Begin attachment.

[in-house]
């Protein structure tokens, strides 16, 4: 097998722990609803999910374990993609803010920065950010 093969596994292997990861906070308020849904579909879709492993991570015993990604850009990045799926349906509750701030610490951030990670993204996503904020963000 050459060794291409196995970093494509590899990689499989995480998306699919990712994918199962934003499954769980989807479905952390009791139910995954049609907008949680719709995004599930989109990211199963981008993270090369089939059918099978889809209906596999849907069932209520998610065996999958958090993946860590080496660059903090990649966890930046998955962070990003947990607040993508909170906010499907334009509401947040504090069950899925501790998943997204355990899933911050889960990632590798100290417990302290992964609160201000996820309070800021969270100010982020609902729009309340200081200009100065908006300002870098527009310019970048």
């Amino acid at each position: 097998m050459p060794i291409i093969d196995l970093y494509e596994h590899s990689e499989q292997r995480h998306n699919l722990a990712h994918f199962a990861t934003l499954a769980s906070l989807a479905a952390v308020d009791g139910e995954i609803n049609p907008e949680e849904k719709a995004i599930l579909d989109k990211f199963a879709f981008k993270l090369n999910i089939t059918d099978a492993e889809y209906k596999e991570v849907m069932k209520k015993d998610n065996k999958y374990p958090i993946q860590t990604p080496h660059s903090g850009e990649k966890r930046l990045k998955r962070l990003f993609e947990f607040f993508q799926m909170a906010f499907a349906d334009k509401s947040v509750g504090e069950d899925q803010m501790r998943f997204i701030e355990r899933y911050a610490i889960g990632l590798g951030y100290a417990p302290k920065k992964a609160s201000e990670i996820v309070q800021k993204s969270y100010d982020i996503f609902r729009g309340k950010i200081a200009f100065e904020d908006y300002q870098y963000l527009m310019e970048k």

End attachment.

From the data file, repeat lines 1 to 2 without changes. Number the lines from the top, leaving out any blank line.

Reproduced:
[in-house]
């Protein structure tokens, strides 16, 4: 097998722990609803999910374990993609803010920065950010 093969596994292997990861906070308020849904579909879709492993991570015993990604850009990045799926349906509750701030610490951030990670993204996503904020963000 050459060794291409196995970093494509590899990689499989995480998306699919990712994918199962934003499954769980989807479905952390009791139910995954049609907008949680719709995004599930989109990211199963981008993270090369089939059918099978889809209906596999849907069932209520998610065996999958958090993946860590080496660059903090990649966890930046998955962070990003947990607040993508909170906010499907334009509401947040504090069950899925501790998943997204355990899933911050889960990632590798100290417990302290992964609160201000996820309070800021969270100010982020609902729009309340200081200009100065908006300002870098527009310019970048």